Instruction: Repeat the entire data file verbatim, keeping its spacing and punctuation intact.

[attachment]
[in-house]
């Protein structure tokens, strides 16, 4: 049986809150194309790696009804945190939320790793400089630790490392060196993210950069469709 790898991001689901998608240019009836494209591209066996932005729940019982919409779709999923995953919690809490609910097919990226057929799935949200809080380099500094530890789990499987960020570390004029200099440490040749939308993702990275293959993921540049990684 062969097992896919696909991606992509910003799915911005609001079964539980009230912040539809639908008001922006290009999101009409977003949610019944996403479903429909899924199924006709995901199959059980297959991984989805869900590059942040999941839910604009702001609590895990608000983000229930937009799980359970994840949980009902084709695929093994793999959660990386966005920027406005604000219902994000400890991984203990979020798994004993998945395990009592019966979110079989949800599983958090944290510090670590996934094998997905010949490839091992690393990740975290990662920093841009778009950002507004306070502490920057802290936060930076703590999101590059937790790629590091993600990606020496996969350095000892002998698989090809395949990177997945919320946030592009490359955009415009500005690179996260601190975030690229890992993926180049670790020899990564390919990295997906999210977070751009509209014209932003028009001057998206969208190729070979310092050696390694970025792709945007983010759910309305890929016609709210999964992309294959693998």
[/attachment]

[in-house]
């Protein structure tokens, strides 16, 4: 049986809150194309790696009804945190939320790793400089630790490392060196993210950069469709 790898991001689901998608240019009836494209591209066996932005729940019982919409779709999923995953919690809490609910097919990226057929799935949200809080380099500094530890789990499987960020570390004029200099440490040749939308993702990275293959993921540049990684 062969097992896919696909991606992509910003799915911005609001079964539980009230912040539809639908008001922006290009999101009409977003949610019944996403479903429909899924199924006709995901199959059980297959991984989805869900590059942040999941839910604009702001609590895990608000983000229930937009799980359970994840949980009902084709695929093994793999959660990386966005920027406005604000219902994000400890991984203990979020798994004993998945395990009592019966979110079989949800599983958090944290510090670590996934094998997905010949490839091992690393990740975290990662920093841009778009950002507004306070502490920057802290936060930076703590999101590059937790790629590091993600990606020496996969350095000892002998698989090809395949990177997945919320946030592009490359955009415009500005690179996260601190975030690229890992993926180049670790020899990564390919990295997906999210977070751009509209014209932003028009001057998206969208190729070979310092050696390694970025792709945007983010759910309305890929016609709210999964992309294959693998």